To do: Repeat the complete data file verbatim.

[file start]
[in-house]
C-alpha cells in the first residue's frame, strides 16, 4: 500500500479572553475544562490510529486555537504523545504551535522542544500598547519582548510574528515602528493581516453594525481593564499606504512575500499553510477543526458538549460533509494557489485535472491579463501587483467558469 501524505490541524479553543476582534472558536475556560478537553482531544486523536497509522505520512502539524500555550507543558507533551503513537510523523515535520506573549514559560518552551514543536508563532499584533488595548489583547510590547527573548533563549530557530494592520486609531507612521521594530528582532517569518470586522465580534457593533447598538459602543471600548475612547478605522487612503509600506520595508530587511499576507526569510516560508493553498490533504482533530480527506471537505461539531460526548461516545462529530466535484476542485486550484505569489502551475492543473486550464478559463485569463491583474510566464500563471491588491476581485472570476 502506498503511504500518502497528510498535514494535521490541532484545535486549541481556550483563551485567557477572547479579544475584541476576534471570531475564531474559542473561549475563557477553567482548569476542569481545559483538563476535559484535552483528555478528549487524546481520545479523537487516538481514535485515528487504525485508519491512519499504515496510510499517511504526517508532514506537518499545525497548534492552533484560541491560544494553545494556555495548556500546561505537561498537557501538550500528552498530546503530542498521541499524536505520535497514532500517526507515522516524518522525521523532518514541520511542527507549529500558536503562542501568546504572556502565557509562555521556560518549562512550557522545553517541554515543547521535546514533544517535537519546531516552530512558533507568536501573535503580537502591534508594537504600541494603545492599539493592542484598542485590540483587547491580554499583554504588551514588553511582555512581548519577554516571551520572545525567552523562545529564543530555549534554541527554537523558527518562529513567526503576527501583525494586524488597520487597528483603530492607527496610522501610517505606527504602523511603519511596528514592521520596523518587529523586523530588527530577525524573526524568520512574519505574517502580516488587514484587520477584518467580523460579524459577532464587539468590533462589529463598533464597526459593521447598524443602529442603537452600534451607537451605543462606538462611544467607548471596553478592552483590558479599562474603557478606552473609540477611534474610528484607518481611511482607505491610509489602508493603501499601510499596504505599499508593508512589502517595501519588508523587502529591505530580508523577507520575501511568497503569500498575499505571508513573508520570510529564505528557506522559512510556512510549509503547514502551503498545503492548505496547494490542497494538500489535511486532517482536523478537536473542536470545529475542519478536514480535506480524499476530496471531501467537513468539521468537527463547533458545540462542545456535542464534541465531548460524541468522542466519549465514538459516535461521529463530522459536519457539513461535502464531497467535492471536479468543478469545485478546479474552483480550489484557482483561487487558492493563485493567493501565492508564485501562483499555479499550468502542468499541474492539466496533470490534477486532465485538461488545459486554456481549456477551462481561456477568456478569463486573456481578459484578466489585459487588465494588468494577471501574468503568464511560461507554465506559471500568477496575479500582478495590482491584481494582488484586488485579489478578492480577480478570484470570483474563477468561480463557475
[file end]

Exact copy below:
[in-house]
C-alpha cells in the first residue's frame, strides 16, 4: 500500500479572553475544562490510529486555537504523545504551535522542544500598547519582548510574528515602528493581516453594525481593564499606504512575500499553510477543526458538549460533509494557489485535472491579463501587483467558469 501524505490541524479553543476582534472558536475556560478537553482531544486523536497509522505520512502539524500555550507543558507533551503513537510523523515535520506573549514559560518552551514543536508563532499584533488595548489583547510590547527573548533563549530557530494592520486609531507612521521594530528582532517569518470586522465580534457593533447598538459602543471600548475612547478605522487612503509600506520595508530587511499576507526569510516560508493553498490533504482533530480527506471537505461539531460526548461516545462529530466535484476542485486550484505569489502551475492543473486550464478559463485569463491583474510566464500563471491588491476581485472570476 502506498503511504500518502497528510498535514494535521490541532484545535486549541481556550483563551485567557477572547479579544475584541476576534471570531475564531474559542473561549475563557477553567482548569476542569481545559483538563476535559484535552483528555478528549487524546481520545479523537487516538481514535485515528487504525485508519491512519499504515496510510499517511504526517508532514506537518499545525497548534492552533484560541491560544494553545494556555495548556500546561505537561498537557501538550500528552498530546503530542498521541499524536505520535497514532500517526507515522516524518522525521523532518514541520511542527507549529500558536503562542501568546504572556502565557509562555521556560518549562512550557522545553517541554515543547521535546514533544517535537519546531516552530512558533507568536501573535503580537502591534508594537504600541494603545492599539493592542484598542485590540483587547491580554499583554504588551514588553511582555512581548519577554516571551520572545525567552523562545529564543530555549534554541527554537523558527518562529513567526503576527501583525494586524488597520487597528483603530492607527496610522501610517505606527504602523511603519511596528514592521520596523518587529523586523530588527530577525524573526524568520512574519505574517502580516488587514484587520477584518467580523460579524459577532464587539468590533462589529463598533464597526459593521447598524443602529442603537452600534451607537451605543462606538462611544467607548471596553478592552483590558479599562474603557478606552473609540477611534474610528484607518481611511482607505491610509489602508493603501499601510499596504505599499508593508512589502517595501519588508523587502529591505530580508523577507520575501511568497503569500498575499505571508513573508520570510529564505528557506522559512510556512510549509503547514502551503498545503492548505496547494490542497494538500489535511486532517482536523478537536473542536470545529475542519478536514480535506480524499476530496471531501467537513468539521468537527463547533458545540462542545456535542464534541465531548460524541468522542466519549465514538459516535461521529463530522459536519457539513461535502464531497467535492471536479468543478469545485478546479474552483480550489484557482483561487487558492493563485493567493501565492508564485501562483499555479499550468502542468499541474492539466496533470490534477486532465485538461488545459486554456481549456477551462481561456477568456478569463486573456481578459484578466489585459487588465494588468494577471501574468503568464511560461507554465506559471500568477496575479500582478495590482491584481494582488484586488485579489478578492480577480478570484470570483474563477468561480463557475